"I may be all the things you called me and more, but I'm not so complacent as to be blind to the consequences of my own misdeeds. Bloody hell, Vicky, I'm terrified all the time! Admittedly I'm one of the world's most flagrant cowards, but I'm also afraid for you. There are a lot of people in the big bad world who hate my guts and who harbor grudges." The words came spilling out, his face was flushed and his fingers bit into my skin. "When we agreed to be together, I tried to talk you out of it. I put you in danger simply by associating with you. But as you pointed out with considerable eloquence, you were an adult and it was your choice. You convinced me against my better judgment, and the few remaining shreds of my conscience. How do you suppose I felt, for one ghastly moment, when I thought there might be another hostage to fortune, a helpless, totally vulnerable, completely innocent potential victim of my various sins? The people I'm referring to wouldn't feel the slightest compunction about using a child to get back at me—and you."


Excerpted from The Laughter of Dead Kings LP by Elizabeth Peters
Copyright © 2008 by Elizabeth Peters. Excerpted by permission.
All rights reserved. No part of this excerpt may be reproduced or reprinted without permission in writing from the publisher.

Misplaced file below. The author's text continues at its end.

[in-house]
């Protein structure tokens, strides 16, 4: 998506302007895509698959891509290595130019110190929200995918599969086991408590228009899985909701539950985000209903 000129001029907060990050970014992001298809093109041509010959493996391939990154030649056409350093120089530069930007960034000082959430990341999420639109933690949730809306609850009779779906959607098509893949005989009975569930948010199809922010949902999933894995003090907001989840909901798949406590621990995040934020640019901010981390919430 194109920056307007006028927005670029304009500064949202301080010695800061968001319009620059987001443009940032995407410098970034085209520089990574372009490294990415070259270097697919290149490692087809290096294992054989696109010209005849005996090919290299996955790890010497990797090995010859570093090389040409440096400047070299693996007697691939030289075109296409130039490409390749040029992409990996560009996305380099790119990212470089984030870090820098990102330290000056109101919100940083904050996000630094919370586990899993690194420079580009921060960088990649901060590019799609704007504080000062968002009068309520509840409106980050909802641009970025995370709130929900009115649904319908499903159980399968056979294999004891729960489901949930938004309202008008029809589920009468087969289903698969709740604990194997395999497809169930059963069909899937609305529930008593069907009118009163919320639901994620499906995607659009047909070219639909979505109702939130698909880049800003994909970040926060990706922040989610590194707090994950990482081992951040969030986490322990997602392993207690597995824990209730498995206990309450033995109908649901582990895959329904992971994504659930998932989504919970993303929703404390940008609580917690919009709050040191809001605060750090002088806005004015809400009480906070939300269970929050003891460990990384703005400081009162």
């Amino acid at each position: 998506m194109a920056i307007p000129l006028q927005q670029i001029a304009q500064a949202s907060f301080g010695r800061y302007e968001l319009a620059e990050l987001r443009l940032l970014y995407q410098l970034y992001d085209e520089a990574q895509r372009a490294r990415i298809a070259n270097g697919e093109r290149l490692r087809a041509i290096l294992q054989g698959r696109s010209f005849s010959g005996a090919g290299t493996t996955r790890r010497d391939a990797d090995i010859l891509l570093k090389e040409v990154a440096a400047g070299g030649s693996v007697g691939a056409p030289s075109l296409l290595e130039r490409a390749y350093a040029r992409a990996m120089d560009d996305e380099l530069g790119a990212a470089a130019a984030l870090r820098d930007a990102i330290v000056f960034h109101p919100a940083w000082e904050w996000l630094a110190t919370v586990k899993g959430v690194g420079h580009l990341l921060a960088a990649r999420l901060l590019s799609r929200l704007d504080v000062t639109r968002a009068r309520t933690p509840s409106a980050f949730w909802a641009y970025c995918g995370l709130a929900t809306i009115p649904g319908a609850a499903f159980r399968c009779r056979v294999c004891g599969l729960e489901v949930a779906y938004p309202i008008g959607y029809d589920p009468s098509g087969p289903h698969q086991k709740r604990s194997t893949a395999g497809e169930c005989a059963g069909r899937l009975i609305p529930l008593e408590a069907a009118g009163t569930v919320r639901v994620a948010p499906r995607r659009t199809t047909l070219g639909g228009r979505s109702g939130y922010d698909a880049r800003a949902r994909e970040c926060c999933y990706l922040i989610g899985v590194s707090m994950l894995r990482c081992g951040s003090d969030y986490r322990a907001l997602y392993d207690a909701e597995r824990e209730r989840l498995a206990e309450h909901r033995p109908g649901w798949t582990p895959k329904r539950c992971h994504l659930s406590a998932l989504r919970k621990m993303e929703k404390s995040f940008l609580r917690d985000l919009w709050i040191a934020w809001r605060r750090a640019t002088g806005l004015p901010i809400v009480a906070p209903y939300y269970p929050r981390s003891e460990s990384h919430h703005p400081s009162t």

Excerpts are provided by Dial-A-Book Inc. solely for the personal use of visitors to this web site.

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Customer Reviews

Average Rating 4
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See All Sort by: Showing 1 – 20 of 25 Customer Reviews
  • Anonymous

    Posted July 9, 2008

    A reviewer

    The ¿Inspector of Antiquities for all Upper Egypt¿ Feisal arrives at the Munich National Museum to visits assistant curator American expatriate Vicky Bliss. She welcomes her friend who has come so far since THE NIGHT TRAIN TO MEMPHIS caper, but is shocked to see him so far from his beloved Egypt and coming to Germany without telling her. He asks to see her lover antiquities dealer John Tregarth.--------------- Feisal informs John and Vicky that someone stole King Tut¿s mummy from the tomb in the Valley of Kings pyramid. Based on evidence, the Egyptian police believe strongly that notorious art thief Sir John Smythe is the thief. Stunned as Tregarth was once Smythe, but no longer steals anything they begin investigating knowing they will risk Egypt to find the real culprit and return Tut to his resting place----------------------- After too long a wait, Elizabeth Peters fans will welcome the return of the statuesque amateur sleuth who along with her British lover and their Egyptian friend try to prove Sir Smythe is retired and someone else is imitating his M.O. The story line is fun to follow as the connection to Amelia Peabody is obvious with the tour of Egypt that follows in her historical footsteps, which in many ways dominates the plot over the investigation. Readers will enjoy the blissful return of Vicky and John as they struggle to stay alive and out of jail long enough to prove his innocence.---------------- Harriet Klausner